In December, I was invited to lead a small class on wine for a local women’s organization. Several wines had been donated and I was asked to provide guidance in tasting, as well as general information about the wines and grapes. The plus for me was that I got to talk about wine for hours and these people actually wanted to be there!
A very nice surprise that evening was the Spanish Grenache. The majority of my experience with Spanish wine has been moderately-priced Tempranillos. These are good, easy to drink wines, but I always found that they oxidized fairly quickly. After 15 minutes or so, you just didn’t want to finish what was in your glass.
Grenache is the one of the world’s most planted grape varieties. It is used to make red wine and rosé on it’s own, but is more likely to be blended into wines like Chateauneuf du Pape. In Spain, Grenache is a prominent player in Rioja, Spain’s most famous wine region, and an increasingly important blending grape in Cataluña (Catalonia), the northeastern-most autonomous community of Spain.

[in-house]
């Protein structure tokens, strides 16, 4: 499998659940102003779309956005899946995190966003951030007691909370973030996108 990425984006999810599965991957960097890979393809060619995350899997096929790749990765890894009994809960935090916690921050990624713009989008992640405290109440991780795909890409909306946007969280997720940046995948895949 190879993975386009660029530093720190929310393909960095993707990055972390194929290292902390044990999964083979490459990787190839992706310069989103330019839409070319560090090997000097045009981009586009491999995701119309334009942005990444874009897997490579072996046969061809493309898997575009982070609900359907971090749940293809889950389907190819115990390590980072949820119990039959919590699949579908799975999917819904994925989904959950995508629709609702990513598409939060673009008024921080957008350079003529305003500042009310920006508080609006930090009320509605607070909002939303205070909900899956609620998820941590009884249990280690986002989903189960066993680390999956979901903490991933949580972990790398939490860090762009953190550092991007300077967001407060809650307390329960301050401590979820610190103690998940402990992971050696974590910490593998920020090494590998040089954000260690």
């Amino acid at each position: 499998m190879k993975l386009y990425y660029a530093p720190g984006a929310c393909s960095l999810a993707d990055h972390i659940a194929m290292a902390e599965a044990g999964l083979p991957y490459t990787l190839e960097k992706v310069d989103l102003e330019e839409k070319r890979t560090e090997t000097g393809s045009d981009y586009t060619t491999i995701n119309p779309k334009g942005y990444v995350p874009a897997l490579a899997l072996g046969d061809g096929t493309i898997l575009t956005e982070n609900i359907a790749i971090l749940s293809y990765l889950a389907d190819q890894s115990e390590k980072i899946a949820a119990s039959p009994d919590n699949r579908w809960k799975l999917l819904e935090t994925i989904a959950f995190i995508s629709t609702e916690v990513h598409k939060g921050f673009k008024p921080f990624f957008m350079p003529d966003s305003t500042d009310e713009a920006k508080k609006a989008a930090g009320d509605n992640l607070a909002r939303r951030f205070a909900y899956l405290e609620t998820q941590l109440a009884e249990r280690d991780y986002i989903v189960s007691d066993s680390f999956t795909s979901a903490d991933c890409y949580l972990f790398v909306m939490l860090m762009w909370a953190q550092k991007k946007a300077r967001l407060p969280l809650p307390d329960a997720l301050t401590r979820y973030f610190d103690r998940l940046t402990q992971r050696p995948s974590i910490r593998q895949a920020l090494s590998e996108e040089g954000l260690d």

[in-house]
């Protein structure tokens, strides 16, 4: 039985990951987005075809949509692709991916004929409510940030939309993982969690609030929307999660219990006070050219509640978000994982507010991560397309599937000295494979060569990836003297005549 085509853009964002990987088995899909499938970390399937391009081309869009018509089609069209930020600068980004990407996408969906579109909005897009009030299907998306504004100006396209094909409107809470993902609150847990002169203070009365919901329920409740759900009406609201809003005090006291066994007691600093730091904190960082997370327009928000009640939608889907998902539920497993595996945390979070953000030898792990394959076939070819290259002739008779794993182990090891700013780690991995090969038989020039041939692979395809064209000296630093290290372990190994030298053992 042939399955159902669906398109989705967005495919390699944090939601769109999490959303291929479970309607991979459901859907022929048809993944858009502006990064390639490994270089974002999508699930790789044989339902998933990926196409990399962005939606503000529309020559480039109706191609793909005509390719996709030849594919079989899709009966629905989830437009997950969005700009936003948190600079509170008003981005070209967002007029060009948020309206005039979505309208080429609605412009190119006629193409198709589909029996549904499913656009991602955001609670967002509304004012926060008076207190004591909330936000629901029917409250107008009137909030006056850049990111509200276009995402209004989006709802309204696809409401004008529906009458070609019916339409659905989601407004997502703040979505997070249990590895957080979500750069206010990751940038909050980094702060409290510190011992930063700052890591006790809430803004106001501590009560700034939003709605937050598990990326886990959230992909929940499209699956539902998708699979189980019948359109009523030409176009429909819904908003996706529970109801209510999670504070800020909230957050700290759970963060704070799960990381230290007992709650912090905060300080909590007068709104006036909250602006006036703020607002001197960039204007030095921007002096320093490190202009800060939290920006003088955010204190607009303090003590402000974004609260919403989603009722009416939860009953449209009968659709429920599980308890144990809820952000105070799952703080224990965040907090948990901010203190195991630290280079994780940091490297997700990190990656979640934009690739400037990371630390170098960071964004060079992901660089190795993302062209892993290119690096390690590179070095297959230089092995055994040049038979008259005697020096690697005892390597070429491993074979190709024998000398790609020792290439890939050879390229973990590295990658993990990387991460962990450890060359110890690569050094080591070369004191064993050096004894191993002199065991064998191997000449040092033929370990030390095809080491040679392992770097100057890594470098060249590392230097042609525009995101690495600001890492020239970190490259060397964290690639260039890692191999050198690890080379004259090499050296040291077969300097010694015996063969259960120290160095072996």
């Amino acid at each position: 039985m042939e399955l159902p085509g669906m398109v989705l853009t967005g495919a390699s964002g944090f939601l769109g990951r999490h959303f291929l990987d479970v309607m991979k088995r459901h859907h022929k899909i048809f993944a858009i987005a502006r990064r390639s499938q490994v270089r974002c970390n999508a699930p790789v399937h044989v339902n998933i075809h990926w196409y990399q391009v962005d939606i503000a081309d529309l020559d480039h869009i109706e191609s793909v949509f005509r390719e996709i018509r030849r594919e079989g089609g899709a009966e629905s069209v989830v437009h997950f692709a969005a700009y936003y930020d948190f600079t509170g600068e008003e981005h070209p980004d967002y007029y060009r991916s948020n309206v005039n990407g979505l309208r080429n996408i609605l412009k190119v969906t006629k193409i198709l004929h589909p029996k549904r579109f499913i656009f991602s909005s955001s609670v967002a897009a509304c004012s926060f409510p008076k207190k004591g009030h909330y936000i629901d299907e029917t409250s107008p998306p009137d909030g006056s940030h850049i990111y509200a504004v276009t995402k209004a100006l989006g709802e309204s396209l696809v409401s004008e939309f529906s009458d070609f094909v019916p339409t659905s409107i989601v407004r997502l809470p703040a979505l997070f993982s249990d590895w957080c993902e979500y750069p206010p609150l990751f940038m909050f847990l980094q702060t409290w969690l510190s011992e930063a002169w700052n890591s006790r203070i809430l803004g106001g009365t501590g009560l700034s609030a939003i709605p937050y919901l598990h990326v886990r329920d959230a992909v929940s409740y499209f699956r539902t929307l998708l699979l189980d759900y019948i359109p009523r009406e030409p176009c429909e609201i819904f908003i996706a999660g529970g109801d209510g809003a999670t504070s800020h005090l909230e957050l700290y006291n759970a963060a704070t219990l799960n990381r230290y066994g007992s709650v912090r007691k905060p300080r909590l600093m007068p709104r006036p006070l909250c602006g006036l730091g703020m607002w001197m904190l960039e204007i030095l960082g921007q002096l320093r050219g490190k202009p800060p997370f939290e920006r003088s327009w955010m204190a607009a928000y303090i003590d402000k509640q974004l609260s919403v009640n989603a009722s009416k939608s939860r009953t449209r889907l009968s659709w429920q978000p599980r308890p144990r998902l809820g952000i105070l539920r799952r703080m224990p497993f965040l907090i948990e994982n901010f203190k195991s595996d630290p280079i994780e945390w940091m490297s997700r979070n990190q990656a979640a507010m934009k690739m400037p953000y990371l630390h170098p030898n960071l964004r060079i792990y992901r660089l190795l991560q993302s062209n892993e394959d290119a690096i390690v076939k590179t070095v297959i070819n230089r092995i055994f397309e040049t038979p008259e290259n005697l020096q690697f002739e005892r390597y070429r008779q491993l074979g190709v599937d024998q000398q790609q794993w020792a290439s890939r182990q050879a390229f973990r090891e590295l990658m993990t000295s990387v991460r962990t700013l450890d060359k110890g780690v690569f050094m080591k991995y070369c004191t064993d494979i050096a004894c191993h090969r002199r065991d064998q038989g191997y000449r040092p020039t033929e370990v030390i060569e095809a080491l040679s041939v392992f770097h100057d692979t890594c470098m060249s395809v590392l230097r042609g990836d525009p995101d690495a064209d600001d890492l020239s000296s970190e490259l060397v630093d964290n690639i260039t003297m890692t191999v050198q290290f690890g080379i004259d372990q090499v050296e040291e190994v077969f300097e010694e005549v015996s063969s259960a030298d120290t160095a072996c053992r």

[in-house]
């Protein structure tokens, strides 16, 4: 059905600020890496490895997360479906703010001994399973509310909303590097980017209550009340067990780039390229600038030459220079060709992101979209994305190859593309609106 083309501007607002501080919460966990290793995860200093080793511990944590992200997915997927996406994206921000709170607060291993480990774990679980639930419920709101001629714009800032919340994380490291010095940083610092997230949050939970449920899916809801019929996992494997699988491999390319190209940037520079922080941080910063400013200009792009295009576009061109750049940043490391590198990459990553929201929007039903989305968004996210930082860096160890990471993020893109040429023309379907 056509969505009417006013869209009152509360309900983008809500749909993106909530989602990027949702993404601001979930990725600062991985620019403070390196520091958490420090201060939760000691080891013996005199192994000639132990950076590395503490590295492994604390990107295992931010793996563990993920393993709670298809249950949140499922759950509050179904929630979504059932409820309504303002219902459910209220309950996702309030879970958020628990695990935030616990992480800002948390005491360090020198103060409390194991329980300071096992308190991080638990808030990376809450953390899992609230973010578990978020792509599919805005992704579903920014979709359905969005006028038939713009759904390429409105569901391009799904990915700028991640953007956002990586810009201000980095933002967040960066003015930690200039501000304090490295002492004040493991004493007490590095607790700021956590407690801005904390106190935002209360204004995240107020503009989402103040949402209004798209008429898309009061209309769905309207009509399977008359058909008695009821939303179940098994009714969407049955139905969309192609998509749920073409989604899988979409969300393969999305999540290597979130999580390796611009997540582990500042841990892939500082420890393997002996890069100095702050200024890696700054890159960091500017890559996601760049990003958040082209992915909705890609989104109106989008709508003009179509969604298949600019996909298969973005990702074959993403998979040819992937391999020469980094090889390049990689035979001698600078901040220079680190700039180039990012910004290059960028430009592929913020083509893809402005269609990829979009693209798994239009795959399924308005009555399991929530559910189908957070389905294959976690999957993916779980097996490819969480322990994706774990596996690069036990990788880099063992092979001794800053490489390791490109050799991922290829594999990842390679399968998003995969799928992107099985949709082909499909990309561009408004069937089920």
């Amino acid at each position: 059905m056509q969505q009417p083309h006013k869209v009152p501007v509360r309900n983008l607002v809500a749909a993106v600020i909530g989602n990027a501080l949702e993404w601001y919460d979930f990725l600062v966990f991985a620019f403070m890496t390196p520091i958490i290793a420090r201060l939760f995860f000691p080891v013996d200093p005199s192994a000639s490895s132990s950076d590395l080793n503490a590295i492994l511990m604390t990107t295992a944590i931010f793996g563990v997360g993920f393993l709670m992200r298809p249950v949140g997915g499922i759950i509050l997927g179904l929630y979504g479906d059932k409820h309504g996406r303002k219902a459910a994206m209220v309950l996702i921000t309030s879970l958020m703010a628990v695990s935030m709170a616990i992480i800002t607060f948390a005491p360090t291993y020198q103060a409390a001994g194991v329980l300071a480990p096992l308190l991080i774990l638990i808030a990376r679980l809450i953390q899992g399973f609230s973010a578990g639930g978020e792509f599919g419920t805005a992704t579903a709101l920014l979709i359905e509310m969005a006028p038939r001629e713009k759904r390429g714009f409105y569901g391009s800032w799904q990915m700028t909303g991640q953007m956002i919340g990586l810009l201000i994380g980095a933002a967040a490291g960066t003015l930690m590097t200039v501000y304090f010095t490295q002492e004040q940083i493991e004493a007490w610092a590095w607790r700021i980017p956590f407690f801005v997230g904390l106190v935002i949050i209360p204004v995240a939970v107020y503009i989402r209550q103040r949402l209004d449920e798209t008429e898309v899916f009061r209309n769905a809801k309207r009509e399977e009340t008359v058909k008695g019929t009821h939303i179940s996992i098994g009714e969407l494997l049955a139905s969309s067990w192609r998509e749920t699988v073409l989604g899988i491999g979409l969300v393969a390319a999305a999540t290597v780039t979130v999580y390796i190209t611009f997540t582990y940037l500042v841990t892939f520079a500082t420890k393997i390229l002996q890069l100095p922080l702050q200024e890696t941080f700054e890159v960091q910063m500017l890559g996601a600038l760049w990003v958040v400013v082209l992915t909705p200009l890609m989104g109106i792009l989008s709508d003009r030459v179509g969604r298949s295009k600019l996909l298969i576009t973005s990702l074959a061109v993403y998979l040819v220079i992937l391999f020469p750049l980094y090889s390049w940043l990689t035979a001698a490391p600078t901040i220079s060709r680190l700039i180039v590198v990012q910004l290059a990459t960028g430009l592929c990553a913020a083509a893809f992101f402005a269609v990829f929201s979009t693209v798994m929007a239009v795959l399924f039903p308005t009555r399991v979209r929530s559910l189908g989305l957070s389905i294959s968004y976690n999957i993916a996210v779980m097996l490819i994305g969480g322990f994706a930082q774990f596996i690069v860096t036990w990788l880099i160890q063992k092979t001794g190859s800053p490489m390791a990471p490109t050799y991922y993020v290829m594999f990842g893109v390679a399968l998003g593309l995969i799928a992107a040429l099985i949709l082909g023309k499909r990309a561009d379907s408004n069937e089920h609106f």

To see if I had found a new love, or just another one-off, I decided to buy a few bottles of Spanish Grenache to share with friends.
Luckily, I had bought two bottles of the Atteca Old Vines 2008. This wine is one hundred percent Grenache-picked from vines that are anywhere from 80 to 120 years old! The wine is a heavily extracted red/purple color that plays out in the taste as big, but not unpleasant, tannins, which cause astringency. The palate mirrors the aromas with full-bodied flavors of black cherry, earthy stone, and hints of smoke. Grenache, in general, will oxidize quickly, but I found that, even after 40 minutes, the wine in the bottle was still very drinkable.
This wine is easy to enjoy alone but would pair beautifully with dinner of smoked pork ribs. At about $12.00 a bottle, the Atteca is a very good value.By Richard Arebalo